Early snow pelts US East Coast
An unusually early and powerful snowstorm has struck the US East Coast, weighing down or toppling leafy trees and utility lines to knock out power to 2.3 million customers.
Communities inland were hit hardest, with eastern Pennsylvania serving as the bull's-eye for the storm, said National Weather Service spokesman Chris Vaccaro.
Some places had more than 6ins of snow, and towns near the Maryland-Pennsylvania border saw 10ins fall. And New York City's Central Park set a record for both the date and the month of October with 1.3ins of snow by mid-afternoon and more falling.
More than 665,000 people were without power in New Jersey, including the governor, Chris Christie, who declared a state of emergency. Two hospitals that lost power were operating on generators.
Utilities in Connecticut reported more than 700,000 without power, while utilities in Pennsylvania said more than 560,000 are without power.
In Massachusetts, more than 485,000 were without electricity and. In New York, more than 260,000 have lost power. Western Maryland has more than 26,000 power cuts.
Throughout the region, officials had warned that the early storm would bring sticky snow on the heels of the week's warmer weather and could create dangerous conditions.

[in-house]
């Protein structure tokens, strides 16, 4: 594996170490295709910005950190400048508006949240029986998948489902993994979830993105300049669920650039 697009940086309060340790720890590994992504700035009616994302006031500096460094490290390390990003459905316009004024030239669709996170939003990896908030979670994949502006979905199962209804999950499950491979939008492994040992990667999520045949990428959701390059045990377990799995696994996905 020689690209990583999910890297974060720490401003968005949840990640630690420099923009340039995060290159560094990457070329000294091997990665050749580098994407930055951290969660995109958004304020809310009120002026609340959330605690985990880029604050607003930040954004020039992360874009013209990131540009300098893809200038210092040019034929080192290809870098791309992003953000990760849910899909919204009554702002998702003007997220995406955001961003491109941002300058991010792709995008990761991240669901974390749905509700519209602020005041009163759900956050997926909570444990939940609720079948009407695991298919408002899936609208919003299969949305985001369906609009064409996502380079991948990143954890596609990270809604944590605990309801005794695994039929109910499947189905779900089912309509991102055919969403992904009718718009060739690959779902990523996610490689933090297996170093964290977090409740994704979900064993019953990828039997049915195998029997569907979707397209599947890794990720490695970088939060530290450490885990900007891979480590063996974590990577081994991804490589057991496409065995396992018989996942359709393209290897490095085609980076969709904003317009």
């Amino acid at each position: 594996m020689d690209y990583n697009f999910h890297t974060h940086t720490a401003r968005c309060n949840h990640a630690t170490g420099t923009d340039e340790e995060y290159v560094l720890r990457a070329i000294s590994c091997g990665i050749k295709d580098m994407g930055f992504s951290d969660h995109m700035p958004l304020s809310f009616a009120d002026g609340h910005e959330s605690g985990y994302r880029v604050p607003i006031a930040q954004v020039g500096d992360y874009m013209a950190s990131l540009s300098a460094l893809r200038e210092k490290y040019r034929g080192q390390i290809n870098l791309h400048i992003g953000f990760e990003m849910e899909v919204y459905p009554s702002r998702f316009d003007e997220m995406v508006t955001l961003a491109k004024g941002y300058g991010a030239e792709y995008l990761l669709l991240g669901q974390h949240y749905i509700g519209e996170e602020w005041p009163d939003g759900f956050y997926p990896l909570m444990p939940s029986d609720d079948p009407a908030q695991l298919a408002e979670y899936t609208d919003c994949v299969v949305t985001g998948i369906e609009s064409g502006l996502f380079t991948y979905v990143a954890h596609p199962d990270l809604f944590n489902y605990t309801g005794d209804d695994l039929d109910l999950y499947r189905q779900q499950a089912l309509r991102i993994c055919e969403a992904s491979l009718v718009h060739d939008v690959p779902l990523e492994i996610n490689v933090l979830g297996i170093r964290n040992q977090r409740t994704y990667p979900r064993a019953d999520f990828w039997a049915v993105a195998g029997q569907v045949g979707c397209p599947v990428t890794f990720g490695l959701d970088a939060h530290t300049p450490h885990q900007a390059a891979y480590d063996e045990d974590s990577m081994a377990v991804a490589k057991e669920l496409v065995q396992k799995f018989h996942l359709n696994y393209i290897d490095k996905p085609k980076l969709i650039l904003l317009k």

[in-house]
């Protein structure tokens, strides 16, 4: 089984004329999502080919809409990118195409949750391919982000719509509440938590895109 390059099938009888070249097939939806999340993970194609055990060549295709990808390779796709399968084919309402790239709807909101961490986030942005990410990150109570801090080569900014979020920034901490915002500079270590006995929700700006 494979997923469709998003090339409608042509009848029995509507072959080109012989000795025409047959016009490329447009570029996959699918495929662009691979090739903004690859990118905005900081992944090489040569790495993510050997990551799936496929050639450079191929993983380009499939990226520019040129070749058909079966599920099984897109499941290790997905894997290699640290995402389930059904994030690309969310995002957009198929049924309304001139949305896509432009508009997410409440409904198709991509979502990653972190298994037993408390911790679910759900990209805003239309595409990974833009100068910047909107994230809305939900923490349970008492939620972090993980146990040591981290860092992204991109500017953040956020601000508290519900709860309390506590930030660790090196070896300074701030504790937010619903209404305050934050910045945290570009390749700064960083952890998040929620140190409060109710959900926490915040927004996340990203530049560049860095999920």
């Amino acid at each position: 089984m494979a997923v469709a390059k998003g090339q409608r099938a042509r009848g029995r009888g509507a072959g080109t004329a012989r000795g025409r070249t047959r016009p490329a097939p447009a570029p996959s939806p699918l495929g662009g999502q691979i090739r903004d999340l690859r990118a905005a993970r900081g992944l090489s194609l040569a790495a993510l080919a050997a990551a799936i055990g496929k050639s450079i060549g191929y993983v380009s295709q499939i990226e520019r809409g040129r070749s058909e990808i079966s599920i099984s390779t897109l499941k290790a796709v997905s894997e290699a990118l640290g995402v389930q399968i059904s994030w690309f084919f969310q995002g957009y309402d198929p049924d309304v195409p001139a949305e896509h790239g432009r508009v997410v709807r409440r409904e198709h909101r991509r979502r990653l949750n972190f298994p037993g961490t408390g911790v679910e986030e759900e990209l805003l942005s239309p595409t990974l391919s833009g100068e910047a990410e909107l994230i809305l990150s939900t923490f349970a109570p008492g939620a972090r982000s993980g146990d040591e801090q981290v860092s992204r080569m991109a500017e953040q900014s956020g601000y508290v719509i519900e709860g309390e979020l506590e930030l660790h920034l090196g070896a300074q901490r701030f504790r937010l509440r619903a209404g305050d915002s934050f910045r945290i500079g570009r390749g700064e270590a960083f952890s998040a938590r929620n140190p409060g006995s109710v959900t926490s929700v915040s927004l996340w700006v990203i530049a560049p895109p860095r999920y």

The storm disrupted travel along the Eastern Seaboard. Several airports had hours-long delays, including Philadelphia's and two that serve New York City, Newark Liberty and Kennedy. The smaller airport in Teterboro, New Jersey, was briefly closed.
Amtrak suspended passenger train services between Philadelphia and Harrisburg, Pennsylvania, and commuter trains in Connecticut and New York were delayed or suspended because of downed trees and signal problems.
Residents were urged to avoid travel altogether while speed limits were reduced on bridges between New Jersey and Pennsylvania. A few roads closed because of accidents and downed trees and power lines, and more were expected, said Sean Brown, a spokesman for the Pennsylvania Department of Transportation.